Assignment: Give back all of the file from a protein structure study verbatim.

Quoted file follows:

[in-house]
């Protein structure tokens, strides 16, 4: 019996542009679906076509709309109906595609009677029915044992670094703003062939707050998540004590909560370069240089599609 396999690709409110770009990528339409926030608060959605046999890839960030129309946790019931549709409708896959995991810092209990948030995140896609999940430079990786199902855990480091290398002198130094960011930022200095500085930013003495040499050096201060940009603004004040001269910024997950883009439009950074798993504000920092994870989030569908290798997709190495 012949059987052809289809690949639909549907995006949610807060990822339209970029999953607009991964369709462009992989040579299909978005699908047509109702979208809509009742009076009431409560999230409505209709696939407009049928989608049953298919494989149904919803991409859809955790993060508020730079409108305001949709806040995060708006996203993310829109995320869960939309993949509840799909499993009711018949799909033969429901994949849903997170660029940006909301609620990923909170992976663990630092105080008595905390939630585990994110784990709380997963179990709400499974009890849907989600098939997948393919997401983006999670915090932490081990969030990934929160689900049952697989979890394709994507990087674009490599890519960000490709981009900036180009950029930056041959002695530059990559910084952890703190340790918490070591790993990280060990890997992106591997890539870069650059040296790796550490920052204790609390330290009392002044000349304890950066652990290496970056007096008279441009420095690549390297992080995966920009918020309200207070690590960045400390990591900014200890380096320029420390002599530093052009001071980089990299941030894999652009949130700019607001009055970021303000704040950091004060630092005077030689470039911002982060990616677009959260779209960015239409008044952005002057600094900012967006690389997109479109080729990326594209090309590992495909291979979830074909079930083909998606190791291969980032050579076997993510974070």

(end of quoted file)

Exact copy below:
[in-house]
């Protein structure tokens, strides 16, 4: 019996542009679906076509709309109906595609009677029915044992670094703003062939707050998540004590909560370069240089599609 396999690709409110770009990528339409926030608060959605046999890839960030129309946790019931549709409708896959995991810092209990948030995140896609999940430079990786199902855990480091290398002198130094960011930022200095500085930013003495040499050096201060940009603004004040001269910024997950883009439009950074798993504000920092994870989030569908290798997709190495 012949059987052809289809690949639909549907995006949610807060990822339209970029999953607009991964369709462009992989040579299909978005699908047509109702979208809509009742009076009431409560999230409505209709696939407009049928989608049953298919494989149904919803991409859809955790993060508020730079409108305001949709806040995060708006996203993310829109995320869960939309993949509840799909499993009711018949799909033969429901994949849903997170660029940006909301609620990923909170992976663990630092105080008595905390939630585990994110784990709380997963179990709400499974009890849907989600098939997948393919997401983006999670915090932490081990969030990934929160689900049952697989979890394709994507990087674009490599890519960000490709981009900036180009950029930056041959002695530059990559910084952890703190340790918490070591790993990280060990890997992106591997890539870069650059040296790796550490920052204790609390330290009392002044000349304890950066652990290496970056007096008279441009420095690549390297992080995966920009918020309200207070690590960045400390990591900014200890380096320029420390002599530093052009001071980089990299941030894999652009949130700019607001009055970021303000704040950091004060630092005077030689470039911002982060990616677009959260779209960015239409008044952005002057600094900012967006690389997109479109080729990326594209090309590992495909291979979830074909079930083909998606190791291969980032050579076997993510974070």